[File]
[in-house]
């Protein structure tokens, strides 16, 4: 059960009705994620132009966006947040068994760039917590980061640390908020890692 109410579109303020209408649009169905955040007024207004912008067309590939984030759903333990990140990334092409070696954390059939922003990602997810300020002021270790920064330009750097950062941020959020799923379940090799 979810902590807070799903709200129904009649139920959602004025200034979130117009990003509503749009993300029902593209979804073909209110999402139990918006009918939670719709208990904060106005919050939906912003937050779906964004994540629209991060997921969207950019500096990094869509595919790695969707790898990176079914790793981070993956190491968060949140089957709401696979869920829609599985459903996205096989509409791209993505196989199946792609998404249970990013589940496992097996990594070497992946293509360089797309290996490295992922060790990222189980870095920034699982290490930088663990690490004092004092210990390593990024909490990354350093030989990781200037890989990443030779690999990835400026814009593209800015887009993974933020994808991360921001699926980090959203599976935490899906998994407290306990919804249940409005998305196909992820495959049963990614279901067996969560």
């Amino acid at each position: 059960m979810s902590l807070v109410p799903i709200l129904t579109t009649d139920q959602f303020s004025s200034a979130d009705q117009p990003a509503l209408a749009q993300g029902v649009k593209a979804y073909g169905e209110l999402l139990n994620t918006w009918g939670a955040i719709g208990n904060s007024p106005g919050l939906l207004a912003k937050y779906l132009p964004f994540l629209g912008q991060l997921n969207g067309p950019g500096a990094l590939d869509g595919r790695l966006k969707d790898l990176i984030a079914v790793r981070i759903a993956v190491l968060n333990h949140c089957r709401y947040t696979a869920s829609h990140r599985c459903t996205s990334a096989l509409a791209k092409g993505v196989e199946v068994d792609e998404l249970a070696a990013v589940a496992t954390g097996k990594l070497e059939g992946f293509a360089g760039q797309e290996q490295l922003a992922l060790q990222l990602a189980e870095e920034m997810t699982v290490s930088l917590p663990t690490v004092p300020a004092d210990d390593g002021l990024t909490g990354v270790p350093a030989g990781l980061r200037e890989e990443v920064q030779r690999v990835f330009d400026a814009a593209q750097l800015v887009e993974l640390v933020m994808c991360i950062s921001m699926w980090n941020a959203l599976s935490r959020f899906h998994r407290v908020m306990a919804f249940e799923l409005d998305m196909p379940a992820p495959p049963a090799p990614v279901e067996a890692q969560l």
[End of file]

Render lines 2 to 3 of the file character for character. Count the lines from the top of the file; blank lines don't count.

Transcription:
């Protein structure tokens, strides 16, 4: 059960009705994620132009966006947040068994760039917590980061640390908020890692 109410579109303020209408649009169905955040007024207004912008067309590939984030759903333990990140990334092409070696954390059939922003990602997810300020002021270790920064330009750097950062941020959020799923379940090799 979810902590807070799903709200129904009649139920959602004025200034979130117009990003509503749009993300029902593209979804073909209110999402139990918006009918939670719709208990904060106005919050939906912003937050779906964004994540629209991060997921969207950019500096990094869509595919790695969707790898990176079914790793981070993956190491968060949140089957709401696979869920829609599985459903996205096989509409791209993505196989199946792609998404249970990013589940496992097996990594070497992946293509360089797309290996490295992922060790990222189980870095920034699982290490930088663990690490004092004092210990390593990024909490990354350093030989990781200037890989990443030779690999990835400026814009593209800015887009993974933020994808991360921001699926980090959203599976935490899906998994407290306990919804249940409005998305196909992820495959049963990614279901067996969560």
């Amino acid at each position: 059960m979810s902590l807070v109410p799903i709200l129904t579109t009649d139920q959602f303020s004025s200034a979130d009705q117009p990003a509503l209408a749009q993300g029902v649009k593209a979804y073909g169905e209110l999402l139990n994620t918006w009918g939670a955040i719709g208990n904060s007024p106005g919050l939906l207004a912003k937050y779906l132009p964004f994540l629209g912008q991060l997921n969207g067309p950019g500096a990094l590939d869509g595919r790695l966006k969707d790898l990176i984030a079914v790793r981070i759903a993956v190491l968060n333990h949140c089957r709401y947040t696979a869920s829609h990140r599985c459903t996205s990334a096989l509409a791209k092409g993505v196989e199946v068994d792609e998404l249970a070696a990013v589940a496992t954390g097996k990594l070497e059939g992946f293509a360089g760039q797309e290996q490295l922003a992922l060790q990222l990602a189980e870095e920034m997810t699982v290490s930088l917590p663990t690490v004092p300020a004092d210990d390593g002021l990024t909490g990354v270790p350093a030989g990781l980061r200037e890989e990443v920064q030779r690999v990835f330009d400026a814009a593209q750097l800015v887009e993974l640390v933020m994808c991360i950062s921001m699926w980090n941020a959203l599976s935490r959020f899906h998994r407290v908020m306990a919804f249940e799923l409005d998305m196909p379940a992820p495959p049963a090799p990614v279901e067996a890692q969560l």